Case Study: Femoroacetabular Impingement

Our Patient

Our patient is a 29 year-old female, a professional fencer since the age of 11, who came to us with right-sided hip pain. She denied any past trauma, and at the time of her visit she had just recovered from COVID. She had been diagnosed with femoroacetabular impingement (FAI), and had undergone 4 months of physical therapy, with no improvement. Doctors had recommended arthroscopic surgery but she declined based on supporting scientific evidence and the opinions of other clinicians.

The Challenge

The patient’s pain had devolved from her initial symptoms, and she now reported swelling and tenderness in her hip region, and restrictive pulling sensations with every step. A surgeon referred her for MRI, but the results did not reveal anything new. He administered steroid injections, which didn’t help.

Our Diagnostic Process

Clinical Examination

Our physical exam revealed a small nodule that when palpated reproduced her pain gave a positive tinel’s sign – a referred pins-and-needles sensation elicited by tapping on the nerve. Our clinical tests confirmed a classic presentation of FAI.

High Resolutions Ultrasonography Diagnostic Exam

Our initial findings concurred with the patient’s two previous MRIs, but we also found severe tendinopathy of the reflected head of rectus femoris, which is typically missed on MRI. We also found a large swollen lymph node at the locus of discomfort, with positive microvascular flow indicating inflammation. The lymph node was so enlarged that it was pressing on the femoral nerve. The node appeared to be benign, but we decided to do some precautionary blood work, which came back negative. Her primary care physician suggested that the swollen node was due to her recent COVID infection.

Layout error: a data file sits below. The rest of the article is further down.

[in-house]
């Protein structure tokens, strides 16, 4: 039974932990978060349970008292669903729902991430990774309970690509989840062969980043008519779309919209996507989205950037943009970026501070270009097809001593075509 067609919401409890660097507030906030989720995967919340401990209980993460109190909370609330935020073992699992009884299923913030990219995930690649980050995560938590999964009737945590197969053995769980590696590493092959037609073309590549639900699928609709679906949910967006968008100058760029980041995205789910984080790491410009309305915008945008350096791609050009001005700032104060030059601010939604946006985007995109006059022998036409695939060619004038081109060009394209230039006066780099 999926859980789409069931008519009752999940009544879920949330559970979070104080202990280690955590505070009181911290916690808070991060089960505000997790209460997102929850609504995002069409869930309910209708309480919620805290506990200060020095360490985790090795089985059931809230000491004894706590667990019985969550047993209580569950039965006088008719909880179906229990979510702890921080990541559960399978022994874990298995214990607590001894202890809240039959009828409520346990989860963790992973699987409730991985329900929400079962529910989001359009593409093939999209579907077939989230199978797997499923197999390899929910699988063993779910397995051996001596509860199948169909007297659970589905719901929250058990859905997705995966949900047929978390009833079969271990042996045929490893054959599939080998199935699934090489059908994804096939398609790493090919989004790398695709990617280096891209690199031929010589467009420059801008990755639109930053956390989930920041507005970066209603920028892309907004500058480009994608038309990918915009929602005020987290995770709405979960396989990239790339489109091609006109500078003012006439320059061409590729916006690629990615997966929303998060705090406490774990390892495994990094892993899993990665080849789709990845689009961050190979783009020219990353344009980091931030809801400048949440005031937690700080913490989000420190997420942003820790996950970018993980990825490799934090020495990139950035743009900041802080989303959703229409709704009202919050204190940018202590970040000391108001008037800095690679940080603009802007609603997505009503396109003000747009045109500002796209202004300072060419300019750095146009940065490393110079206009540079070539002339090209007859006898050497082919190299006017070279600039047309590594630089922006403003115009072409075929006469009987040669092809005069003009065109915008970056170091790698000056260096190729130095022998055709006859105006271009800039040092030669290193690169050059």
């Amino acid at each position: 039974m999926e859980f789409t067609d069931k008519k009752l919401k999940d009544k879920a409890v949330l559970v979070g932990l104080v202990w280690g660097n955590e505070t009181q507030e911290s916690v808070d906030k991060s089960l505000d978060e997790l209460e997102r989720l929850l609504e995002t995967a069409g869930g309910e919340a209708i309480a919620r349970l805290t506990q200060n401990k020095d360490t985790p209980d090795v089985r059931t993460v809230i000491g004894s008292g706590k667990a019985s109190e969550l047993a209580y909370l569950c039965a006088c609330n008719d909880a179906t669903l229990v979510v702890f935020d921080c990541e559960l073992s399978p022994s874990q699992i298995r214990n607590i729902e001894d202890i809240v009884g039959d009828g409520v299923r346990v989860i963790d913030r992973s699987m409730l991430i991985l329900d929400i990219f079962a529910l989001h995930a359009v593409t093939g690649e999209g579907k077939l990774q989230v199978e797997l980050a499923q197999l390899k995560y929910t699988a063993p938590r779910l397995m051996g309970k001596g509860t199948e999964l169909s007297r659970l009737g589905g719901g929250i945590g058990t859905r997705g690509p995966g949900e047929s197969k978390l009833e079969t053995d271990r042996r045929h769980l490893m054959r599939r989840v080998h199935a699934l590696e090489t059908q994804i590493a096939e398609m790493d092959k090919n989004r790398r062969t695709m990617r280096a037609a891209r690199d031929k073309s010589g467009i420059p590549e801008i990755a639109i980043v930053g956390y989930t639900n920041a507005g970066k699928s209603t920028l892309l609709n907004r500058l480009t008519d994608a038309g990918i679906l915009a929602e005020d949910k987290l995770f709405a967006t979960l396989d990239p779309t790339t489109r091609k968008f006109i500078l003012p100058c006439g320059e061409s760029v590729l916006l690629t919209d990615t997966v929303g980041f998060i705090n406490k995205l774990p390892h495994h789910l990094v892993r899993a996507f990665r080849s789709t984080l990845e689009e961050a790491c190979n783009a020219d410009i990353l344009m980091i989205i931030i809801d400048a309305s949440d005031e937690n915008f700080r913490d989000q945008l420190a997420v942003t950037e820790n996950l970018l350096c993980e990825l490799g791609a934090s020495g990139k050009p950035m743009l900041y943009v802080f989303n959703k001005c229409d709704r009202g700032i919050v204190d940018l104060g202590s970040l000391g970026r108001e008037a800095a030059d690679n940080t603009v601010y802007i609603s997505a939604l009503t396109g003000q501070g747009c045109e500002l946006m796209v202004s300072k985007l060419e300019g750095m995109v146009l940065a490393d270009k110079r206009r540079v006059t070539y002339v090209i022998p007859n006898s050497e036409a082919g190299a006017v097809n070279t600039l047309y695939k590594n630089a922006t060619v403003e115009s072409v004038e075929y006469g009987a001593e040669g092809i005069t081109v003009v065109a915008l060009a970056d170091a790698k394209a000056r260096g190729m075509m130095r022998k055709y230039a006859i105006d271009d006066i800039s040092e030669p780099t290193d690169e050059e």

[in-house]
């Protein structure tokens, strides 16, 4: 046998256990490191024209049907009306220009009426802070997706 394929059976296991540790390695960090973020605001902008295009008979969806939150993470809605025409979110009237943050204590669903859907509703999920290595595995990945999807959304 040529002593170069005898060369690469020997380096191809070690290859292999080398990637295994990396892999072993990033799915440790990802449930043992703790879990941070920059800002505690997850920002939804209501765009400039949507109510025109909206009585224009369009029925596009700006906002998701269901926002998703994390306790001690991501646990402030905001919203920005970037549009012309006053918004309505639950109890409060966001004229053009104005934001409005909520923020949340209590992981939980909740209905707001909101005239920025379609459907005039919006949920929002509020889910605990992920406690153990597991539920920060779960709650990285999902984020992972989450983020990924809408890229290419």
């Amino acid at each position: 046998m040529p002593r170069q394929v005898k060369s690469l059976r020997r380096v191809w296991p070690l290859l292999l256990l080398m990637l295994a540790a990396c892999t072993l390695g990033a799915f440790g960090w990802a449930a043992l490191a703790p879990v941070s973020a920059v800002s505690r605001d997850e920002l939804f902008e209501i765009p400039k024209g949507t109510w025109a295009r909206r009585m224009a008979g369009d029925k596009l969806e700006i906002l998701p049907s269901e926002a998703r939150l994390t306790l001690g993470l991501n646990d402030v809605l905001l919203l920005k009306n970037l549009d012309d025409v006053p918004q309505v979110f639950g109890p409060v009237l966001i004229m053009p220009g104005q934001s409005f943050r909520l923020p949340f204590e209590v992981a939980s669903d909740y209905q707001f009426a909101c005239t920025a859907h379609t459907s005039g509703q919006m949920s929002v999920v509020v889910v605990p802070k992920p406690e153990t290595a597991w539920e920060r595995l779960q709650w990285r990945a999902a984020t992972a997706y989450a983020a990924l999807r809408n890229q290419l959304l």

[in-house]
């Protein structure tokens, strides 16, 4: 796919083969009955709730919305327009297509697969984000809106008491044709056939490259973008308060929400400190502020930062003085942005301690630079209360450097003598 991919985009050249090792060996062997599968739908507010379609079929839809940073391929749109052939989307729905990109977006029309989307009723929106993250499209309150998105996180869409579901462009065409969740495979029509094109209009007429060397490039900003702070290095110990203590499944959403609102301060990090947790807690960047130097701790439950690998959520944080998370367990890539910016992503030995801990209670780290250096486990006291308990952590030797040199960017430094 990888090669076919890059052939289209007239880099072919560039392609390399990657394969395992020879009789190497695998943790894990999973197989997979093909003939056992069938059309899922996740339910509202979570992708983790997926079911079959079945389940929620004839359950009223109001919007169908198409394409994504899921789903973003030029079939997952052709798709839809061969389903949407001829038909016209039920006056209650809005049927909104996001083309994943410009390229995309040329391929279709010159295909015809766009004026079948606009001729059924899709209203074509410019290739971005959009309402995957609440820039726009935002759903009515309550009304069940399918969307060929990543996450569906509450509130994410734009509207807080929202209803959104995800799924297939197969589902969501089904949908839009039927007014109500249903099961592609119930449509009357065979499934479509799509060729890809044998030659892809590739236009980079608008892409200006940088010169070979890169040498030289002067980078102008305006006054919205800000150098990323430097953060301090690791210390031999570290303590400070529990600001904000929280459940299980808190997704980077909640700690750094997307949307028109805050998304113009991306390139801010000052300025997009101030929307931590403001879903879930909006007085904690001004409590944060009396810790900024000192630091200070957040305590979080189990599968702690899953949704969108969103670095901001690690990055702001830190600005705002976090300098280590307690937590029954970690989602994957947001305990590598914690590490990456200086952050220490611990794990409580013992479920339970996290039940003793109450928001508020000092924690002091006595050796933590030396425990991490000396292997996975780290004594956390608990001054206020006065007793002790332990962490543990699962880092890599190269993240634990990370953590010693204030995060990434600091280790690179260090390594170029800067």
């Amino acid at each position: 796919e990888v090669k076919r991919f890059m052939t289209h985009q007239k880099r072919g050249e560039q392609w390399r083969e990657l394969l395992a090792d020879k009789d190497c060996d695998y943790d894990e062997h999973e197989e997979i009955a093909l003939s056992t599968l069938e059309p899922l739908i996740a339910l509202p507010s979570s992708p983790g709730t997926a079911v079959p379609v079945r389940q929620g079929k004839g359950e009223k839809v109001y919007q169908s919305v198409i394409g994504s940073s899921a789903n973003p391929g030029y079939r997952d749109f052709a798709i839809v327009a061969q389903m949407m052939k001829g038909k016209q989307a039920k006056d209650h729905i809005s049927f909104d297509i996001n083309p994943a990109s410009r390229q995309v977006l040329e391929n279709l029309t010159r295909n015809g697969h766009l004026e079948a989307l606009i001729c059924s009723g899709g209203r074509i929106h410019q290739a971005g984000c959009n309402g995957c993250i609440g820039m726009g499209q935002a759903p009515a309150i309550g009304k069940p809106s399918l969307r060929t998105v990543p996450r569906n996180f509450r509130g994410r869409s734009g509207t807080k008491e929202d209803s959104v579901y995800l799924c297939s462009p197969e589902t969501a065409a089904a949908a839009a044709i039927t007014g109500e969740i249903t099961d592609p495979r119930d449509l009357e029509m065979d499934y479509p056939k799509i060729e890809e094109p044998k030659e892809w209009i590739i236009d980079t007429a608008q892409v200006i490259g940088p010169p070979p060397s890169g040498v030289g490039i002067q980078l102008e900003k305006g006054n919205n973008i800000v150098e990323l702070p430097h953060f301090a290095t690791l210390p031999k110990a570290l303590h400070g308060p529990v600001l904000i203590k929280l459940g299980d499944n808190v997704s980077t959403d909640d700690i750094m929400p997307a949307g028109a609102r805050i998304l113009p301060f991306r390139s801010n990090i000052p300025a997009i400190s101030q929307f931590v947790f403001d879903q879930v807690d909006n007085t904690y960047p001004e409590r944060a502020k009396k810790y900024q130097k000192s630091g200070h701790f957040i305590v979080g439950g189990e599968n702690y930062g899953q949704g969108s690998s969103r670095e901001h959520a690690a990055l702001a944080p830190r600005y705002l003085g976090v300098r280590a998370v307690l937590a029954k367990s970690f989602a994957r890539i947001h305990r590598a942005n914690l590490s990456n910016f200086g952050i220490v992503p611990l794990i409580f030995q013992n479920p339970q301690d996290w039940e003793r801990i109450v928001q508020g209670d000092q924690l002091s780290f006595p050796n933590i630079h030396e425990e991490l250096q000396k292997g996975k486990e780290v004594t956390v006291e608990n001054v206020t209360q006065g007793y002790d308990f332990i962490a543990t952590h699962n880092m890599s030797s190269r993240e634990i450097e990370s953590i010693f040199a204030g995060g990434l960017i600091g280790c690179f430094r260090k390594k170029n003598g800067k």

When conducting patient exams, it is important for doctors to consider the patient’s overall health. High resolution ultrasonography is superior to MRI for examining soft tissues and nerves, and for dynamic imaging of the structures in motion. Its capabilities for Power Doppler, superb microvascular imaging (SMI), and sonoelastography are also clinically beneficial. In the hands of an experienced clinician, diagnostic ultrasound provides a more precise examination based on the patient’s unique profile.


In this instance, an athlete was originally diagnosed with minor quadriceps muscle strain and was treated for four weeks, with unsatisfactory results. When he came to our clinic, the muscle was not healing, and the patients’ muscle tissue had already begun to atrophy.

Upon examination using MSUS, we discovered that he had a full muscle thickness tear that had been overlooked by his previous provider. To mitigate damage and promote healing, surgery should have been performed immediately after the injury occurred. Because of misdiagnosis and inappropriate treatment, the patient now has permanent damage that cannot be corrected.

The most important advantage of Ultrasound over MRI imaging is its ability to zero in on the symptomatic region and obtain imaging, with active participation and feedback from the patient. Using dynamic MSUS, we can see what happens when patients contract their muscles, something that cannot be done with MRI. From a diagnostic perspective, this interaction is invaluable.

Dynamic ultrasonography examination demonstrating
the full thickness tear and already occurring muscle atrophy
due to misdiagnosis and not referring the patient
to proper diagnostic workup

Demonstration of how very small muscle defect is made and revealed
to be a complete tear with muscle contraction
under diagnostic sonography (not possible with MRI)


Complete tear of rectus femoris
with large hematoma (blood)


Separation of muscle ends due to tear elicited
on dynamic sonography examination

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